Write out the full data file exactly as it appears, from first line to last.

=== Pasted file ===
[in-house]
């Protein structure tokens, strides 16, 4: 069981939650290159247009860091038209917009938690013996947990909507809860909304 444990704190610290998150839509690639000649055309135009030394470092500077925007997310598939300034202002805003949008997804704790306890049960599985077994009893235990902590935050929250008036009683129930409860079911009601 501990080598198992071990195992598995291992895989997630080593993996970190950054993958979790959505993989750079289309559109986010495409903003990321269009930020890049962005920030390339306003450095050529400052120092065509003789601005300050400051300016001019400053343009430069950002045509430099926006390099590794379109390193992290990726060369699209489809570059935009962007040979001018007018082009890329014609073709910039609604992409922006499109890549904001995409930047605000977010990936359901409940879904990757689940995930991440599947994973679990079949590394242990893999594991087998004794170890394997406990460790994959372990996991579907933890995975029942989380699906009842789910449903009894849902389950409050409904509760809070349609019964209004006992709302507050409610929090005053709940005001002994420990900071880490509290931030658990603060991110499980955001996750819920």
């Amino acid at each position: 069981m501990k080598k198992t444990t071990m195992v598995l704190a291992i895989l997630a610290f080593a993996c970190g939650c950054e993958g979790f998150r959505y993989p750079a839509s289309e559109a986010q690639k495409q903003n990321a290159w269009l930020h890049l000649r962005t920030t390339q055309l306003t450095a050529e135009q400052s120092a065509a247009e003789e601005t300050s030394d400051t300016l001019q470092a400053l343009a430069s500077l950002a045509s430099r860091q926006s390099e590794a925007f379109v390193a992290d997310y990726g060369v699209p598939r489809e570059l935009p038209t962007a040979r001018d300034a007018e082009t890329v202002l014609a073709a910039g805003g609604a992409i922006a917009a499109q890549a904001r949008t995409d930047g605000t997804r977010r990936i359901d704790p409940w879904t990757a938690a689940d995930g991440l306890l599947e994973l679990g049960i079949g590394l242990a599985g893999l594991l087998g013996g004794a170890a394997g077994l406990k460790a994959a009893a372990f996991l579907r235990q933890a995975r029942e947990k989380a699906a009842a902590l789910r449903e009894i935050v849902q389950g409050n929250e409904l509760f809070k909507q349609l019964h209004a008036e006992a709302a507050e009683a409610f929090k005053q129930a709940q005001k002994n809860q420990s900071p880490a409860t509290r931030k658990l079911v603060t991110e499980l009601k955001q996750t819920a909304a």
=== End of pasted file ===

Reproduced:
[in-house]
């Protein structure tokens, strides 16, 4: 069981939650290159247009860091038209917009938690013996947990909507809860909304 444990704190610290998150839509690639000649055309135009030394470092500077925007997310598939300034202002805003949008997804704790306890049960599985077994009893235990902590935050929250008036009683129930409860079911009601 501990080598198992071990195992598995291992895989997630080593993996970190950054993958979790959505993989750079289309559109986010495409903003990321269009930020890049962005920030390339306003450095050529400052120092065509003789601005300050400051300016001019400053343009430069950002045509430099926006390099590794379109390193992290990726060369699209489809570059935009962007040979001018007018082009890329014609073709910039609604992409922006499109890549904001995409930047605000977010990936359901409940879904990757689940995930991440599947994973679990079949590394242990893999594991087998004794170890394997406990460790994959372990996991579907933890995975029942989380699906009842789910449903009894849902389950409050409904509760809070349609019964209004006992709302507050409610929090005053709940005001002994420990900071880490509290931030658990603060991110499980955001996750819920």
């Amino acid at each position: 069981m501990k080598k198992t444990t071990m195992v598995l704190a291992i895989l997630a610290f080593a993996c970190g939650c950054e993958g979790f998150r959505y993989p750079a839509s289309e559109a986010q690639k495409q903003n990321a290159w269009l930020h890049l000649r962005t920030t390339q055309l306003t450095a050529e135009q400052s120092a065509a247009e003789e601005t300050s030394d400051t300016l001019q470092a400053l343009a430069s500077l950002a045509s430099r860091q926006s390099e590794a925007f379109v390193a992290d997310y990726g060369v699209p598939r489809e570059l935009p038209t962007a040979r001018d300034a007018e082009t890329v202002l014609a073709a910039g805003g609604a992409i922006a917009a499109q890549a904001r949008t995409d930047g605000t997804r977010r990936i359901d704790p409940w879904t990757a938690a689940d995930g991440l306890l599947e994973l679990g049960i079949g590394l242990a599985g893999l594991l087998g013996g004794a170890a394997g077994l406990k460790a994959a009893a372990f996991l579907r235990q933890a995975r029942e947990k989380a699906a009842a902590l789910r449903e009894i935050v849902q389950g409050n929250e409904l509760f809070k909507q349609l019964h209004a008036e006992a709302a507050e009683a409610f929090k005053q129930a709940q005001k002994n809860q420990s900071p880490a409860t509290r931030k658990l079911v603060t991110e499980l009601k955001q996750t819920a909304a």